With Redding’s Snowmageddon Power Restoration, No. 2 (Percent) is the Unluckiest Number

SUNDAY AFTERNOON UPDATE: REU restored power to my neighborhood. Thank you, REU. I will never take my electricity for granted again.


I hope that by the time you read this I’m sitting in a house that has functioning electricity, a home with the heat cranked up to a toasty 68 degrees, a home where, when I walk into a room and flip a switch, light magically appears, a home where I can enjoy all the modern conveniences I’ve come to appreciate and depend upon.

I hope all that, because I’ve had it with waiting for the power to be restored to my house. I’ve had it with 47-degree interior temperatures, of packing snow in ice chests to keep food from spoiling.

I’ve had it sleeping away from home because I just couldn’t stand being that cold at night.

(Yes, Doni is aware she needs to change her filter.)

And that’s the thing about having the power out during Redding’s “Snowmageddon” as opposed to the Carr Fire: it was possible to sleep inside a powerless house in July and August. The same is less true now, if there’s a house with zero heat, especially for those with children, the elderly and the disabled.

I am blessed with many options. I’m staying with my twin for now (thank you, Shelly!), but I’ve had lots of generous offers of couches, guestrooms and beds, and even, in the case of my daughter-in-law’s mom (who already had a houseful of snow refugees) to share her king-sized bed (thank you, Paula!) I’m so lucky! But what about those who lack offers, relationship resources, or even enough blankets and warm clothing?

I have tried to be a good pioneer woman. I really have. I have made the best of the situation. I have cooked over my gas stove (ignited with a match).

I have bundled up in my down coat while inside, keeping the doors open during the day, because it’s literally warmer outside than in.

On a sunny winter Redding day, it’s warmer outside than inside Doni’s house.

I have tried to keep my sense of humor and spirit of gratitude, because yes, I know, it could always be worse. In the beginning, it did help to know I wasn’t alone, that there were scores of us toughing it out in powerless homes. Misery does love company. We started out with tens of thousands of us unfortunate souls without power, and now, supposedly, we’re down to less than 600 hearty, pioneering homesteaders.

“Hang in there homesteaders!!!” Facebook illustration created by Naomi Yamamoto of Redding.

But as the days and hours passed without power, my Pollyanna side grew cranky. I could not believe that one day followed the other and another and another and yet another without power.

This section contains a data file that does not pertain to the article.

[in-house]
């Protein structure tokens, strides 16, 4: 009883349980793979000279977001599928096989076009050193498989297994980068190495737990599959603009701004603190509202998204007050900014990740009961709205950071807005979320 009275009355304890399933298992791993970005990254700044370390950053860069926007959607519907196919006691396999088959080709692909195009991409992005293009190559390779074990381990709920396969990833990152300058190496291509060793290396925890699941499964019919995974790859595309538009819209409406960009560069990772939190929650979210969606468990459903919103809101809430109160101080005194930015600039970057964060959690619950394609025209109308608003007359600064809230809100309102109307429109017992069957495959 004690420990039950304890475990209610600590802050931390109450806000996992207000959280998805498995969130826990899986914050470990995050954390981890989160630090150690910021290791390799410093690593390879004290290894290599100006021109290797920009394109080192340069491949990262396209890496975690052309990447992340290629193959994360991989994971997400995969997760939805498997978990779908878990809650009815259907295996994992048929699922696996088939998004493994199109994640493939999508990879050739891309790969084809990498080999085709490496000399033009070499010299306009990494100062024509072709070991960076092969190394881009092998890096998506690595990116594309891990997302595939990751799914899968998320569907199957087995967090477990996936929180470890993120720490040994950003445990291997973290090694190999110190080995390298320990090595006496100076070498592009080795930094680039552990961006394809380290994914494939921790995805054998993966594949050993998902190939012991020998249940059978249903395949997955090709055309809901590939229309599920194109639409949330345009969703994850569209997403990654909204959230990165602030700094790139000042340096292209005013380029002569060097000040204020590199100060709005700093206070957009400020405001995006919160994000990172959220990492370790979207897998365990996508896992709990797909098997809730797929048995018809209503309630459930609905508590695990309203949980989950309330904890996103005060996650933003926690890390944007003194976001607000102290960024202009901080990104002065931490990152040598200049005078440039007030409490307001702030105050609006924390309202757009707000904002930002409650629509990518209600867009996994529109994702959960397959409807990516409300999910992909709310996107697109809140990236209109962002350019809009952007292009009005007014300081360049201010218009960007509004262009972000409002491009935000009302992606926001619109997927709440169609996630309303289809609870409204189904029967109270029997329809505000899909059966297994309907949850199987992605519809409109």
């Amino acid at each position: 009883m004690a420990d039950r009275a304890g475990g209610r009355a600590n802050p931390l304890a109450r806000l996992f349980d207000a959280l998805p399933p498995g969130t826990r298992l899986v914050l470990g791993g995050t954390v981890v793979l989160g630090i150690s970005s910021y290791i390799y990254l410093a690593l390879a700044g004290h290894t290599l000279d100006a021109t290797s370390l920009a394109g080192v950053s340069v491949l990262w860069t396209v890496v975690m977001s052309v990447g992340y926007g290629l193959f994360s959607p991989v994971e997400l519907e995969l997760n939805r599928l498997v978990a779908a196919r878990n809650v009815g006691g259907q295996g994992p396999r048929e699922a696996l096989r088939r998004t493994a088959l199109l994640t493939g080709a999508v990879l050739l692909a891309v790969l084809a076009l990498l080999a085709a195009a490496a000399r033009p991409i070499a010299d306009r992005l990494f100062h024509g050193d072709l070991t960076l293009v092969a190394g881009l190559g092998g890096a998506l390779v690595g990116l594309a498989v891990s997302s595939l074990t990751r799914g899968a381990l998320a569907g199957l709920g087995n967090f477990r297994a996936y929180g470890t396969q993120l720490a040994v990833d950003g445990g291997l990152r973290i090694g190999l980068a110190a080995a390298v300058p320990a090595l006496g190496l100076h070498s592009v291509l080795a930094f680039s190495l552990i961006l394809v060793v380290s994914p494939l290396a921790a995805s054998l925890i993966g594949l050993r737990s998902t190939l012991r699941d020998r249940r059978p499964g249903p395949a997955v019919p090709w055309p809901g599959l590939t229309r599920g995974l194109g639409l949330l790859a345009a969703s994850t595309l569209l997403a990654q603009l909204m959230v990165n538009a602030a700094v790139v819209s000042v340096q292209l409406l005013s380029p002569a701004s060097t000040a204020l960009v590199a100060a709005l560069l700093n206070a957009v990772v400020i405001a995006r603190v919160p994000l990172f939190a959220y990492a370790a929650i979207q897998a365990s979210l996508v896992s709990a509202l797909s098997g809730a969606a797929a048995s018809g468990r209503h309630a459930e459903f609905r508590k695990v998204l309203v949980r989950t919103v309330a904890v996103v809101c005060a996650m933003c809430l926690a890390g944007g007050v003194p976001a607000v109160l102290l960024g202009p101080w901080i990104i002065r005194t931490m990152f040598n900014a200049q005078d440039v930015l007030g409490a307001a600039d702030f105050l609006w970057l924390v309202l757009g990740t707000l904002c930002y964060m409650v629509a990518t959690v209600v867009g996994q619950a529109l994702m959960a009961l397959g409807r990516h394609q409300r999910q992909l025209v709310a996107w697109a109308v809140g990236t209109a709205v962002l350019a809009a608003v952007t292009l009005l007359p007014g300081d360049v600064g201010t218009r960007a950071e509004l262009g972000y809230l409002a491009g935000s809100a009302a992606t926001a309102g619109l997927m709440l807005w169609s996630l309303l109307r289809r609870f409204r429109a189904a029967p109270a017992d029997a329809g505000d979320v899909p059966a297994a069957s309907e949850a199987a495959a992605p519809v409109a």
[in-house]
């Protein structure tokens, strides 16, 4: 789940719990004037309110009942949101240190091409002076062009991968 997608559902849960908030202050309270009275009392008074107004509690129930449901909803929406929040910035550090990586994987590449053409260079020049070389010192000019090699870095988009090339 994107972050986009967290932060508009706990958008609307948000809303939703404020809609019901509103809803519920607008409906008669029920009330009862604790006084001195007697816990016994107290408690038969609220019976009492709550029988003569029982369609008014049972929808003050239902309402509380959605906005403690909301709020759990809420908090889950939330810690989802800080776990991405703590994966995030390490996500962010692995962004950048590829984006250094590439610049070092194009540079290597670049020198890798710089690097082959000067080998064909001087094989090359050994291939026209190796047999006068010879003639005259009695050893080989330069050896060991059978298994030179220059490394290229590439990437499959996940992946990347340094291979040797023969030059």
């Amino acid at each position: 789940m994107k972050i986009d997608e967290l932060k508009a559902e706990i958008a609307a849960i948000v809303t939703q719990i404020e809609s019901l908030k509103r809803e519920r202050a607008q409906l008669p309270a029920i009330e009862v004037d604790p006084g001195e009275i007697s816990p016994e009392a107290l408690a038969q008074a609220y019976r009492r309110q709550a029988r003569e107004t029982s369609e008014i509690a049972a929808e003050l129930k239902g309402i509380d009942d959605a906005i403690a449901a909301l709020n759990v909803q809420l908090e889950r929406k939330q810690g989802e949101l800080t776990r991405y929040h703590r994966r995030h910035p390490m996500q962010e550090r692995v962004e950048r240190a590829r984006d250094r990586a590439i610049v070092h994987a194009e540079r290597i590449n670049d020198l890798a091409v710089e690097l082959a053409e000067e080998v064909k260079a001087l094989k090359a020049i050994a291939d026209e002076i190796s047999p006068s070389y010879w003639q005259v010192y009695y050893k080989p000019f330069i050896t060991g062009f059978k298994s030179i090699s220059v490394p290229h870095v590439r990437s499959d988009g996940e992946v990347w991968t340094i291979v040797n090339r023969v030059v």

What we have here is a cold version of the Carr Fire situation with power outages and The Three Little Pigs scenario where people run from house to house. family member to family member, friend to friend, trying to find the most reliable electricity.

I live in Redding, where Redding Electric Utility is responsible for getting power to my home. But there are thousands and thousands of north state residents who depend upon PG&E for their power, and since last week’s snow storm, many of them remain as my neighbors and I are: powerless.

For the record, I’m not one of those people who is pissed at REU for not getting power to my street by now. Nor am I one of those people who believes REU has intentionally ignored older neighborhoods, or that it’s favored wealthy neighborhoods (the ones remaining after the Carr Fire). I know in my heart that those REU staffers are doing everything humanly possible to return power to as many customers as possible. Even so, one look at REU’s Facebook page and you can see desperate residents clamoring for information and begging for help.

What about my street? What about us? Don’t forget us!

Redding’s Facebook pages are filled with humorous posts related to the aftermath of the Redding snow.

In those posts an REU representative offers words of assurance, letting people know that yes, REU is aware of all the outages, and it’s trying its hardest to get power to the people. I applaud the REU staff responsible for responding to those hundreds of FB messages. I believe that when this is all over, and life returns to quasi normal, REU employees deserve time off with bonuses. or at the very least, lots of alcohol.

That said, I confess that I was beginning to panic a little yesterday as I saw more and more people on Facebook proclaim with glee, “YAY! WE HAVE POWER!”

I’m happy for them. I really am. And I’m heartened to hear REU’s reports that it’s restored 98 percent of its customers’ power. Wow. The good news is that most of Redding’s REU customers have power. The bad news is that my neighbors and I have the dubious distinction of being part of of the unlucky 2 percent who are still powerless. I was beginning to feel as if REU had forgotten about our street, until I combed through REU’s FB page and found some comments from neighbors, like this one, where I learned more about our area’s complex situation than I’d known before:

“Please, us too. 🙂 Our houses pull power from the alley between Almond and Walnut. Lines were down and firefighters put caution tape in front of the alley. REU came and turned off all the power. Just patiently waiting for repairs.”

Wow. Well that explained why our area started with a brownout that turned into a blackout.

Here was REU’s response:

“Several downed trees on lines that feed that area. We are aware.”

That didn’t bode too well for us, since “we are aware” is not the same as “we’re going to fix it”.

Alas, hope sprang eternal when another neighbor again asked about our area last night, to which someone from REU replied more specifically.

“We are very aware of the issues in your areas. We restored a pocket of homes in downtown this evening and will be working in your area tomorrow. Thank you so much for your patience.”

You’re welcome, REU. And thank you for restoring power to Redding. And I’m not just saying that to suck up.


Oh happy day! REU said it will be working in my area today. I’ll be watching for them, as will my fellow neighbors, including a couple who live around the corner, who’s, as they say in disaster lingo, been “sheltered in place” the whole time, thanks to their wood-burning fireplace.

But they can’t hang on much longer.

“ … We are on our last logs. Probably looking at leaving tomorrow for a motel.”

For their sake, I hope that the 98 percent of restored REU customers includes motels.

In the meantime, I have every confidence that eventually, all the power will be restored to the north state by REU, PG&E and other agencies brought in to help. Then, we’ll move onto the next phase of or our latest new disaster-normal: Cleanup following widespread destruction that made the north state look as if it had been walloped by a deadly hurricane, rather than an overnight snowfall.